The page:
RICHMOND, Va. — The door opened Monday for tens of thousands of nonviolent felons in Virginia to regain the right to vote, with state officials outlining the steps each will have to take to recapture their basic civil rights.
Gov. Bob McDonnell has said up to 100,000 disenfranchised felons ultimately could be added to the voter rolls, serve on a jury or hold political office.
“For past offenders, our goal is to grant civil rights back to as many as possible,” McDonnell said in a statement. “This is the right thing to do for all Virginians to help make the commonwealth a safer and better place.”
A former prosecutor and attorney general, McDonnell said offering past offenders to opportunity to resume their lives as productive citizens, “we can better keep them from committing another crime and returning to prison.” He called that step a move to thwart “prison expansion” and to promote “smart government.”
The task will not be easy. The state has no database of past felons and no electronic records were kept before 1995.
Secretary of the Commonwealth Janet Kelly said the “biggest challenge” has involved locating felons who have been out of the system for years or decades.
“We could easily find the felons who were currently in the system or who had previously expressed an interest in getting their rights back,” Kelly said.
For the 500 to 700 felons who complete their sentences each month in the state, basic rights are to be automatically restored, provided they satisfy other requirements.
The state has added four workers in the Secretary of the Commonwealth to help process requests and locate others, aided by some added funding and upgraded technology. The state will also work with such groups as the National Association for the Advancement of Colored People and the American Civil Liberties Union to reach out to nonviolent felons.
The Advancement Project, one of the groups that worked with the state, said it was committed with them to helping spread the word. “Today marks the beginning of more Virginians having their voting and other civil rights restored than ever before,” said the group’s co-director, Judith Brown Dianis.
For nonviolent offenders to retain their civil rights, they must have completed their prison sentences, probation or parole; have no outstanding fines, restitution or court costs; and have no pending felony charges.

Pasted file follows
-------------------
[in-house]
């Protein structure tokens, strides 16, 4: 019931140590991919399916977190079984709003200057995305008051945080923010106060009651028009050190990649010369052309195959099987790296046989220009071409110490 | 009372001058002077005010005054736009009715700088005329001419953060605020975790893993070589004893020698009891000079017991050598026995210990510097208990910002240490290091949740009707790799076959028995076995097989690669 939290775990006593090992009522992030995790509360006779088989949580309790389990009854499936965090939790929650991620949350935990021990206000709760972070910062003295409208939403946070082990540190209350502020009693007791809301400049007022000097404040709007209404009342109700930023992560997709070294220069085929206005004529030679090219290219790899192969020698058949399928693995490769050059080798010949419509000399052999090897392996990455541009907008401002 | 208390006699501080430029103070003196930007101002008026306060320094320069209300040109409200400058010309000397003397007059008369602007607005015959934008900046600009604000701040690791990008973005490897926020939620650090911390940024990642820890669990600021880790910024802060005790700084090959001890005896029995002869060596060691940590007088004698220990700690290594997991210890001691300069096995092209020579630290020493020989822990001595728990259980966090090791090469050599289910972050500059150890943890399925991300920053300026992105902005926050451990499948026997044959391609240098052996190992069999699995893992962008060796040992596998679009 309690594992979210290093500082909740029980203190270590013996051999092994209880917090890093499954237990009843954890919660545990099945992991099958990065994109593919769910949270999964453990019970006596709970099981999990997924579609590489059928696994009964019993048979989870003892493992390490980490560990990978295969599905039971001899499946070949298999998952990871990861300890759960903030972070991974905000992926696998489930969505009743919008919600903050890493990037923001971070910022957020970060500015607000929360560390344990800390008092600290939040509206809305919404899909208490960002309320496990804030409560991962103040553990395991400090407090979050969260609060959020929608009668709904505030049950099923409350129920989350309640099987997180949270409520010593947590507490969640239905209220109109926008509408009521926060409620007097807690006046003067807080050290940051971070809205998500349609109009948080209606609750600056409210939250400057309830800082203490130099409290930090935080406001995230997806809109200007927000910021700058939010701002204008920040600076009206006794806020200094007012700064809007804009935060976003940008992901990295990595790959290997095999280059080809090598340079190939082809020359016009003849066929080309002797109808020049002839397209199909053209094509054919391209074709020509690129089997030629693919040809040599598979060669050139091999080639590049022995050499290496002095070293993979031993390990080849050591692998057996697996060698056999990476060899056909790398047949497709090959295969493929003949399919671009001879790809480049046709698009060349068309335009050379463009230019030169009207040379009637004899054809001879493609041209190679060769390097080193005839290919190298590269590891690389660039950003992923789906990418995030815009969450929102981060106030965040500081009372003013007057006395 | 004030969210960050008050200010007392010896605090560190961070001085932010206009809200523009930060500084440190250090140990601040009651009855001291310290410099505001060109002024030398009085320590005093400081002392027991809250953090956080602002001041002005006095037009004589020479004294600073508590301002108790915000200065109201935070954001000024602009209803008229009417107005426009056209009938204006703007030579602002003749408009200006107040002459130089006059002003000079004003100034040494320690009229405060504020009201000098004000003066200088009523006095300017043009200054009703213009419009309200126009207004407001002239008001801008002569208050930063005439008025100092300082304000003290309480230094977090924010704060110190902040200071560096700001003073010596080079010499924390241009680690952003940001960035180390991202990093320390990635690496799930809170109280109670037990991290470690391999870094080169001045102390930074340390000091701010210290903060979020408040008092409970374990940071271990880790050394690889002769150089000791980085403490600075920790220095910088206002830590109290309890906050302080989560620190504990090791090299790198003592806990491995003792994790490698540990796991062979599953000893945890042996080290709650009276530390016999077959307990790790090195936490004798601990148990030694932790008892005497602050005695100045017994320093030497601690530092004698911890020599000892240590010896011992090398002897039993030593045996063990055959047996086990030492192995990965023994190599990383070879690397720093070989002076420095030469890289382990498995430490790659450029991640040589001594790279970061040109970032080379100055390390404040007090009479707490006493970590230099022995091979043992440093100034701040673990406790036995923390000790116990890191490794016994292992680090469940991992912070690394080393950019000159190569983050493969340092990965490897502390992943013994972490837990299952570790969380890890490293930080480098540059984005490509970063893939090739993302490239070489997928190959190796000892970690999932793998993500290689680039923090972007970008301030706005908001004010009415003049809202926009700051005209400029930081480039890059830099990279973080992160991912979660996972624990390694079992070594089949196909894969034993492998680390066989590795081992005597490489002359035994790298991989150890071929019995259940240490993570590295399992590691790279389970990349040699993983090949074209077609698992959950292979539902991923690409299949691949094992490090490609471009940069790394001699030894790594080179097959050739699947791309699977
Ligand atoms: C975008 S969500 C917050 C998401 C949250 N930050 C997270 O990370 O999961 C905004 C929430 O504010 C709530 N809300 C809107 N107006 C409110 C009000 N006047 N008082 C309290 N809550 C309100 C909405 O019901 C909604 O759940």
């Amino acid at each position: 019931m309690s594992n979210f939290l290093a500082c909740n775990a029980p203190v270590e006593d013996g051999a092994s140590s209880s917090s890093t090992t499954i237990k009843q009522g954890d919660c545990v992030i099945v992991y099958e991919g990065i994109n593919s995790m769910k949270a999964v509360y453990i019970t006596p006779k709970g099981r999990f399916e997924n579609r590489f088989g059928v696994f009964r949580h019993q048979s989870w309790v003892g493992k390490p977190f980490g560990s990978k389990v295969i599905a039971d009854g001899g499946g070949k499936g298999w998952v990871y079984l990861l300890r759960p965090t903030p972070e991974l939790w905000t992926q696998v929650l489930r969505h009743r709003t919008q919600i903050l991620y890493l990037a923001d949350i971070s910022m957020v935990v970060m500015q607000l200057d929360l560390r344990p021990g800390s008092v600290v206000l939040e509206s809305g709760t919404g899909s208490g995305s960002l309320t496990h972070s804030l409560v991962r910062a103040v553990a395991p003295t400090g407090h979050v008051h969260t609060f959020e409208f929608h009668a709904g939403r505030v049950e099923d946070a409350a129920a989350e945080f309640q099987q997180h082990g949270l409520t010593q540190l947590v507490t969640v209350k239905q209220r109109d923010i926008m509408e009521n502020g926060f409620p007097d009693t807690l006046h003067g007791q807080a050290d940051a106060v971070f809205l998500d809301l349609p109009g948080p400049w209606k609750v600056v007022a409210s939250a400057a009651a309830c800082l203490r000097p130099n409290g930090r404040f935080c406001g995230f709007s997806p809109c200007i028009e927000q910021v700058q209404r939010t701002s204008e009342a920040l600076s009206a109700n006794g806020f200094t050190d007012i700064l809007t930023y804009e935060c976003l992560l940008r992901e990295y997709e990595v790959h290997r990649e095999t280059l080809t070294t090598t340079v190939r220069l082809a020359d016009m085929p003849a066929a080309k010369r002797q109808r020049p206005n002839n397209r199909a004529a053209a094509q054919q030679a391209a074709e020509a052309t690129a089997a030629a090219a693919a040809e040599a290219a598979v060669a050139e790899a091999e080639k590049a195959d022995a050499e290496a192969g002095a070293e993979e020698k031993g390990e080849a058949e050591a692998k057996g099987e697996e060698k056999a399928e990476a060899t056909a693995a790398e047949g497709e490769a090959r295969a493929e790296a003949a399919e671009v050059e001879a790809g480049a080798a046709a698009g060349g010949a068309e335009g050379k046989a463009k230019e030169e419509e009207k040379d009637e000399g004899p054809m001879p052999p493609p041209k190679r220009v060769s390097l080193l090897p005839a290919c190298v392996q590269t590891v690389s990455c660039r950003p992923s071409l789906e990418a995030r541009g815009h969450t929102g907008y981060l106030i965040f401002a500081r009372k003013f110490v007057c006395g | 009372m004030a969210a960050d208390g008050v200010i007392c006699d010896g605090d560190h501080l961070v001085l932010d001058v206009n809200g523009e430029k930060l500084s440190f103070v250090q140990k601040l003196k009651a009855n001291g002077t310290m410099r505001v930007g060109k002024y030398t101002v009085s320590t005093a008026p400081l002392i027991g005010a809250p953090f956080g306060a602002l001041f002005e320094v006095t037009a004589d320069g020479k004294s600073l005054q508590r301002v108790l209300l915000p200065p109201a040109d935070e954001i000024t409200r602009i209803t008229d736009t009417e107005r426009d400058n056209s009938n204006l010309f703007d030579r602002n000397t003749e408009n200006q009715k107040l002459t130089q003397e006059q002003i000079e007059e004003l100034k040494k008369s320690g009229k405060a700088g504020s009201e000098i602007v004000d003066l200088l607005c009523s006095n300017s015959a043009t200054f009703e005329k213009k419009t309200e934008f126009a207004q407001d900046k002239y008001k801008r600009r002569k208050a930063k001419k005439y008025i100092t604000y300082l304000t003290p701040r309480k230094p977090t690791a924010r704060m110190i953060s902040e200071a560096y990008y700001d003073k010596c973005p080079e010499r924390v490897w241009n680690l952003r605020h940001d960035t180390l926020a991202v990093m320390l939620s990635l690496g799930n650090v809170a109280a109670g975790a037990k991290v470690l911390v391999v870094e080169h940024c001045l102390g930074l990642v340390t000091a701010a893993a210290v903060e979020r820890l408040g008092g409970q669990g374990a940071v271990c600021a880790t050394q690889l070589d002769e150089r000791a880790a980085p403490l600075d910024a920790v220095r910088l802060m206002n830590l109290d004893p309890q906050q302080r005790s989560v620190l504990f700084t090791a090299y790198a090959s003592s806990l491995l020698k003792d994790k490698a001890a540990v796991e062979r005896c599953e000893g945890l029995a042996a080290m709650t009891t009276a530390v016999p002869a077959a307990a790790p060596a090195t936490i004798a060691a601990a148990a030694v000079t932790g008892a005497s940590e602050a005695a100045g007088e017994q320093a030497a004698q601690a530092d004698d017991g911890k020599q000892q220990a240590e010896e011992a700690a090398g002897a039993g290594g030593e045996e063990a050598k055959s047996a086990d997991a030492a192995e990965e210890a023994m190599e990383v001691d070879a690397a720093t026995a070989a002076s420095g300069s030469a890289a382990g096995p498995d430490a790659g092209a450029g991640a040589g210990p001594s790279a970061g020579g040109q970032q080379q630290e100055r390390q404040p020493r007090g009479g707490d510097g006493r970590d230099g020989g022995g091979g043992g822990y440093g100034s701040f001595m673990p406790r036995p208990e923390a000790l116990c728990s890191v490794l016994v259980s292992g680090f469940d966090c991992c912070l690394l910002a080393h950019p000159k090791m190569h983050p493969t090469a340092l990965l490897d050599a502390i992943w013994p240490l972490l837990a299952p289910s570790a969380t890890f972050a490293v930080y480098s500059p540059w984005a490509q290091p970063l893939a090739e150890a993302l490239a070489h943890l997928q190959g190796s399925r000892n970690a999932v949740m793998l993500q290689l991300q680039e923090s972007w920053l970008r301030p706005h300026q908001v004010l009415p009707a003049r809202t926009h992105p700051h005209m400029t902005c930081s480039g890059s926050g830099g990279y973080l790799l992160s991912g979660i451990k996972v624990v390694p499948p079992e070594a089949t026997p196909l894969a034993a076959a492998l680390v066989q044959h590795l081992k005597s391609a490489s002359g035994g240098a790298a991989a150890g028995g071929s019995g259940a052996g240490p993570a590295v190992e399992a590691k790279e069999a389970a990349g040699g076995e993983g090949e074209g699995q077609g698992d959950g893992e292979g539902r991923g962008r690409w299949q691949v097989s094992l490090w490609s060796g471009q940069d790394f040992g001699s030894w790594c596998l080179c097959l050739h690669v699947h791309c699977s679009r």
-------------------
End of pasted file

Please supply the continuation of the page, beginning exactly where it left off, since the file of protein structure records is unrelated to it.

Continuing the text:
In Virginia, only the governor can restore a felon’s civil rights. McDonnell had already streamlined the process and has restored the rights of more than 5,000 felons, more than any other previous administration.
While McDonnell had already eliminated a two-year waiting period for nonviolent felons, felons convicted of a violent crime will still have to wait five years and apply to regain their civil rights.
The Sentencing Project, a rights advocacy group, estimates that about 350,000 Virginians remained disenfranchised in 2010.
Advocates said the state also should work to restore the civil rights to violent offenders.
“We encourage our next governor to expand upon McDonnell’s legacy and ensure that even more Virginians are eligible to vote,” said Tram Nguyen of the Virginia New Majority, one group active on the issue.
Some advocates had expressed concern that two offenses — burglary and breaking and entering of an unoccupied dwelling — would be classified as violent felonies.
The process outlined Monday, however, would keep most of those crimes in the nonviolent category, except in instances where there is an element of violence, such as intent to commit bodily harm.
The Secretary of the Commonwealth’s office has a contact form on its website http://www.commonwealth.virginia.gov/ that’s also available at probation and parole offices. By Aug. 1, a web-based form will allow for a direct submission of restoration or rights and a toll-free number (1-855-575-9177) has been established for those without computer access.
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